3.1. Outline

Figure 1(b) shows the overview of the proposed multistage


Figure 1. Overview of parallel system and multi-stage system.

system. The proposed system consists of timeslotbased detector in the first stage and flow-based detector in the second stage. The role of the first stage is to exclude flows that can be judged as obvious anomalous or obvious normal. For such flows, detailed analysis by the flow-based detector is not needed. By excluding such flows, the proposed method can achieve the both high efficiency and high accuracy in network anomaly detection.

Considering the role of the first stage, we utilize timeslotbased detector in it. In the timeslot-based detector, the anomaly level of a time slot basically depends on the number of anomalous flows. Therefore, if timeslots have extremely high or extremely low degree of anomaly, we can consider flows included in such timeslots as obvious anomalous or normal, respectively. Only flows included in the remaining timeslots need to be analyzed by the flow-based analysis. Therefore the proposed system can reduce the number of flows that need to be analyzed by the flow-based analysis.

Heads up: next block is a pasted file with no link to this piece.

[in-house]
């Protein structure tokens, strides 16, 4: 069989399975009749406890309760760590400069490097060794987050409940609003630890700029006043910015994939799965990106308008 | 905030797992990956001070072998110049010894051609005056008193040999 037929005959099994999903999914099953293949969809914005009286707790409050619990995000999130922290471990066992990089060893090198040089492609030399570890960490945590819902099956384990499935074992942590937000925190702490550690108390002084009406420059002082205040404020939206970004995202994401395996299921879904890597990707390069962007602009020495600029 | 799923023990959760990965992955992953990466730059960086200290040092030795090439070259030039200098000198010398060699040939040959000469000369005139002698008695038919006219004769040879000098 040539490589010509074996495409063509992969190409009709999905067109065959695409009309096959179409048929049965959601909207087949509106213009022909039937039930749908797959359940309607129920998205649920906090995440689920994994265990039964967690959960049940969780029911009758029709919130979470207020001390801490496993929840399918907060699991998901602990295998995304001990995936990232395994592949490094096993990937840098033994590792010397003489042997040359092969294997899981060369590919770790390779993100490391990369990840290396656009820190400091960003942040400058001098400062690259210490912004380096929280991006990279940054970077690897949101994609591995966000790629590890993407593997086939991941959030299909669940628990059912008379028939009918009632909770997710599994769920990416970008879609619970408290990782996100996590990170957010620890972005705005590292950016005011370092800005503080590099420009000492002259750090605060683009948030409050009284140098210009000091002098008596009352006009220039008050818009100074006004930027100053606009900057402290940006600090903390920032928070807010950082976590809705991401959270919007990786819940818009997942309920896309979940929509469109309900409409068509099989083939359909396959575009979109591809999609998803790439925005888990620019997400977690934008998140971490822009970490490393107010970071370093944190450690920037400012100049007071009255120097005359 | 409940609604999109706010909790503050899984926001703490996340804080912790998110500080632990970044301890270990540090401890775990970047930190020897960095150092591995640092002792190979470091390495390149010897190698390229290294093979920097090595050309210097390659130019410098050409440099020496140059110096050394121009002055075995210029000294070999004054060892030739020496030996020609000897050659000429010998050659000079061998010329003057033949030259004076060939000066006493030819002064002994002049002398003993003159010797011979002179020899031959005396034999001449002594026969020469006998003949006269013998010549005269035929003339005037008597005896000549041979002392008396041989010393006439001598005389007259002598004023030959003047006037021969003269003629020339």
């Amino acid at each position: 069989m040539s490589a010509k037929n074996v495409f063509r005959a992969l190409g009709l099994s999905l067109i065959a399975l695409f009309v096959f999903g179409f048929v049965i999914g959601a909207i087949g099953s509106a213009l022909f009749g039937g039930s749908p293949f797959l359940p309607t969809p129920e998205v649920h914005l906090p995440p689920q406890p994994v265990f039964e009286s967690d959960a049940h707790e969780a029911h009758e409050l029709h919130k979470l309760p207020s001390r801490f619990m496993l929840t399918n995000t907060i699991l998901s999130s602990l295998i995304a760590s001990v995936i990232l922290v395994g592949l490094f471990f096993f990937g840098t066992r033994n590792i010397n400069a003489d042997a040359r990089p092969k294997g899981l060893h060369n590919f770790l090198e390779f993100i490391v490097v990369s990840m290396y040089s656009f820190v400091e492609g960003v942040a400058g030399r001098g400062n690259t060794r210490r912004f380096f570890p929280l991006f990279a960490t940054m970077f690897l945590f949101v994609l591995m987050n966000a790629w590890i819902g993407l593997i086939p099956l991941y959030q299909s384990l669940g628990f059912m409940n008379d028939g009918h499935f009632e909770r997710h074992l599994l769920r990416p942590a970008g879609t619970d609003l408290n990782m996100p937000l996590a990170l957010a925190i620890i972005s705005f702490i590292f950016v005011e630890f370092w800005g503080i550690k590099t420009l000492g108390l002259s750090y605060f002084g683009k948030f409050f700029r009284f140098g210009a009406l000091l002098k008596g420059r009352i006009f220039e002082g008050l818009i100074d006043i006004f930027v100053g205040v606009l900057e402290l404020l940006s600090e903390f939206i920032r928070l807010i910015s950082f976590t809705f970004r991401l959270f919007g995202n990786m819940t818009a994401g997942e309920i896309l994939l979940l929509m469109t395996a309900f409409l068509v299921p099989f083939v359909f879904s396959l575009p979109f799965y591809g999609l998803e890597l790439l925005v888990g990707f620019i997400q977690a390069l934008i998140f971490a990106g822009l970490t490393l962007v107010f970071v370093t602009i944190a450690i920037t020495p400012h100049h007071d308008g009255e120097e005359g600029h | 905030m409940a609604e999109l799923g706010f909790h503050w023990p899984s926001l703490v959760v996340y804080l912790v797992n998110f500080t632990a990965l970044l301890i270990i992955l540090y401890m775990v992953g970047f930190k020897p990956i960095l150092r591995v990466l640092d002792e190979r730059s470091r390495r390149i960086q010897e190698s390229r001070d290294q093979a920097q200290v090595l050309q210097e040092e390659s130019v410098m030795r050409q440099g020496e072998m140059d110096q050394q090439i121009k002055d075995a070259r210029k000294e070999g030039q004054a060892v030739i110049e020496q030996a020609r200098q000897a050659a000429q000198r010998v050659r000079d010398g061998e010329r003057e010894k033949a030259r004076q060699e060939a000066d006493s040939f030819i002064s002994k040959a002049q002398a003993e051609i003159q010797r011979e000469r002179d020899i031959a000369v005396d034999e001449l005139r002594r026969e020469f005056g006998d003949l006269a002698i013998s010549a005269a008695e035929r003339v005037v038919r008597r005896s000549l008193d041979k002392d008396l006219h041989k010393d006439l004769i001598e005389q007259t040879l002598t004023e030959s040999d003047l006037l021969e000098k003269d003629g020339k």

The architecture of the proposed system is illustrated in Figure 2. Network traffic is input into both the timeslotbased detector and the dump module. The timeslot-based detector analyzes the network traffic for each timeslot. Based on the anomaly level of the timeslot, it classifies each slot into three levels which are anomalous, suspicious and normal. Normal slots are excluded from further analysis. For anomalous slots, this detector generates alerts to administrators to inform that anomalous traffic is detected. For suspicious slots, information needed to aggregate packets to assemble flows, which we term suspicious information, is sent to the dump module. This information includes start and end times of the suspicious slot, source/destination IP addresses and source/destination port numbers. The role of the dump module is to pick up packets based on the suspicious information, and to assemble them into suspicious flows. These flows are sent to the flow-based detector. The flow-based detector analyzes them and generates alarms if any anomaly is detected. As a result, it is not necessary to analyze flows in normal and anomalous slots. Therefore, the proposed system can reduce the number of flows that need to be stored in a buffer.